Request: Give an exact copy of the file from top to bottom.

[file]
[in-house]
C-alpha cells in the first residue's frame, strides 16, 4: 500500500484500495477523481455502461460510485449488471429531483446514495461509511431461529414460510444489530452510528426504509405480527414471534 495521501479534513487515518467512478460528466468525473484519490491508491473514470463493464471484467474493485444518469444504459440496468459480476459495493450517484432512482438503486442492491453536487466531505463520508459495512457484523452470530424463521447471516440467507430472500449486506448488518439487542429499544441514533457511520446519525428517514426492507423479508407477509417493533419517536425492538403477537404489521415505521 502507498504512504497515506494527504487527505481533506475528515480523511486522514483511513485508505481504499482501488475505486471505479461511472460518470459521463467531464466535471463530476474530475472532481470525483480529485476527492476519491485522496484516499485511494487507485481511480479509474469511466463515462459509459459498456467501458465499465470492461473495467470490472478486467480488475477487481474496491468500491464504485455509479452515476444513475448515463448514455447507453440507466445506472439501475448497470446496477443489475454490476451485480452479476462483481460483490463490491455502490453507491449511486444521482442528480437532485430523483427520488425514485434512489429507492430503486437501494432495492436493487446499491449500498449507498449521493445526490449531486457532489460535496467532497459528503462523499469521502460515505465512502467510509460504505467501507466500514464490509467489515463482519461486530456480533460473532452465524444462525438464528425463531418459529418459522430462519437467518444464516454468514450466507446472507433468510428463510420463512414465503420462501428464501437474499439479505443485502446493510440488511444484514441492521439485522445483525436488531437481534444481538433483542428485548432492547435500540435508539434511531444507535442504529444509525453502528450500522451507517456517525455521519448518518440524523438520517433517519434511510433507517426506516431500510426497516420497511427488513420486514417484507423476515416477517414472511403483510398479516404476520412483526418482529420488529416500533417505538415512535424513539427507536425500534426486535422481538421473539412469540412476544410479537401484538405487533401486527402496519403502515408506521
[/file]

[in-house]
C-alpha cells in the first residue's frame, strides 16, 4: 500500500484500495477523481455502461460510485449488471429531483446514495461509511431461529414460510444489530452510528426504509405480527414471534 495521501479534513487515518467512478460528466468525473484519490491508491473514470463493464471484467474493485444518469444504459440496468459480476459495493450517484432512482438503486442492491453536487466531505463520508459495512457484523452470530424463521447471516440467507430472500449486506448488518439487542429499544441514533457511520446519525428517514426492507423479508407477509417493533419517536425492538403477537404489521415505521 502507498504512504497515506494527504487527505481533506475528515480523511486522514483511513485508505481504499482501488475505486471505479461511472460518470459521463467531464466535471463530476474530475472532481470525483480529485476527492476519491485522496484516499485511494487507485481511480479509474469511466463515462459509459459498456467501458465499465470492461473495467470490472478486467480488475477487481474496491468500491464504485455509479452515476444513475448515463448514455447507453440507466445506472439501475448497470446496477443489475454490476451485480452479476462483481460483490463490491455502490453507491449511486444521482442528480437532485430523483427520488425514485434512489429507492430503486437501494432495492436493487446499491449500498449507498449521493445526490449531486457532489460535496467532497459528503462523499469521502460515505465512502467510509460504505467501507466500514464490509467489515463482519461486530456480533460473532452465524444462525438464528425463531418459529418459522430462519437467518444464516454468514450466507446472507433468510428463510420463512414465503420462501428464501437474499439479505443485502446493510440488511444484514441492521439485522445483525436488531437481534444481538433483542428485548432492547435500540435508539434511531444507535442504529444509525453502528450500522451507517456517525455521519448518518440524523438520517433517519434511510433507517426506516431500510426497516420497511427488513420486514417484507423476515416477517414472511403483510398479516404476520412483526418482529420488529416500533417505538415512535424513539427507536425500534426486535422481538421473539412469540412476544410479537401484538405487533401486527402496519403502515408506521